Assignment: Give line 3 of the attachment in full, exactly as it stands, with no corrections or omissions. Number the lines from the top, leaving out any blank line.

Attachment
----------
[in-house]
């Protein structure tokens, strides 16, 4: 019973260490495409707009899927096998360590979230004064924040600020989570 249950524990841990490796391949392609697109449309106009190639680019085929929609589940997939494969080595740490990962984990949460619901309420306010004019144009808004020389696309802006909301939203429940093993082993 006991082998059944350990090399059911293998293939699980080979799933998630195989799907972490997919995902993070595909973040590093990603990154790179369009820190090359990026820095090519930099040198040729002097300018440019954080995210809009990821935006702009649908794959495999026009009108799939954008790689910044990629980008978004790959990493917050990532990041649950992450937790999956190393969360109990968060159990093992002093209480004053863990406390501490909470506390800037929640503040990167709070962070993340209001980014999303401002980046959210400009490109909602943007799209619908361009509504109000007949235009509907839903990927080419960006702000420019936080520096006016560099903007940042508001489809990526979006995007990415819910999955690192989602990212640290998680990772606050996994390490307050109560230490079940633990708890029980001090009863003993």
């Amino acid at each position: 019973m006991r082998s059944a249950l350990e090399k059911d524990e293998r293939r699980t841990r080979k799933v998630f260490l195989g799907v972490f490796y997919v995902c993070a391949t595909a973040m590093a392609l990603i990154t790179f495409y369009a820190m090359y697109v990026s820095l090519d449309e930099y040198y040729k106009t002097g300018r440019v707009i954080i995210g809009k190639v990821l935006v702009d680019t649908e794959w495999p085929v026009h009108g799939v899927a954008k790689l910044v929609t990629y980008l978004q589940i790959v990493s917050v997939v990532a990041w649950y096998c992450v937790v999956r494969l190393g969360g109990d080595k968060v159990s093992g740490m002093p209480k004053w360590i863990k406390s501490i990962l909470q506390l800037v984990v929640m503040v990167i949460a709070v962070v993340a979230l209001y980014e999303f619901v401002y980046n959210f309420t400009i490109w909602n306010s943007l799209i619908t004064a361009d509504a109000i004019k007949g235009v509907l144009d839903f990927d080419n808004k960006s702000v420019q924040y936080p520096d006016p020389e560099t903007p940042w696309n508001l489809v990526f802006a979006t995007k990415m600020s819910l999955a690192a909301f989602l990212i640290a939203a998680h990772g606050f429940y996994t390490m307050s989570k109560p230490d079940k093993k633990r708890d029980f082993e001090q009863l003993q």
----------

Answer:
């Amino acid at each position: 019973m006991r082998s059944a249950l350990e090399k059911d524990e293998r293939r699980t841990r080979k799933v998630f260490l195989g799907v972490f490796y997919v995902c993070a391949t595909a973040m590093a392609l990603i990154t790179f495409y369009a820190m090359y697109v990026s820095l090519d449309e930099y040198y040729k106009t002097g300018r440019v707009i954080i995210g809009k190639v990821l935006v702009d680019t649908e794959w495999p085929v026009h009108g799939v899927a954008k790689l910044v929609t990629y980008l978004q589940i790959v990493s917050v997939v990532a990041w649950y096998c992450v937790v999956r494969l190393g969360g109990d080595k968060v159990s093992g740490m002093p209480k004053w360590i863990k406390s501490i990962l909470q506390l800037v984990v929640m503040v990167i949460a709070v962070v993340a979230l209001y980014e999303f619901v401002y980046n959210f309420t400009i490109w909602n306010s943007l799209i619908t004064a361009d509504a109000i004019k007949g235009v509907l144009d839903f990927d080419n808004k960006s702000v420019q924040y936080p520096d006016p020389e560099t903007p940042w696309n508001l489809v990526f802006a979006t995007k990415m600020s819910l999955a690192a909301f989602l990212i640290a939203a998680h990772g606050f429940y996994t390490m307050s989570k109560p230490d079940k093993k633990r708890d029980f082993e001090q009863l003993q």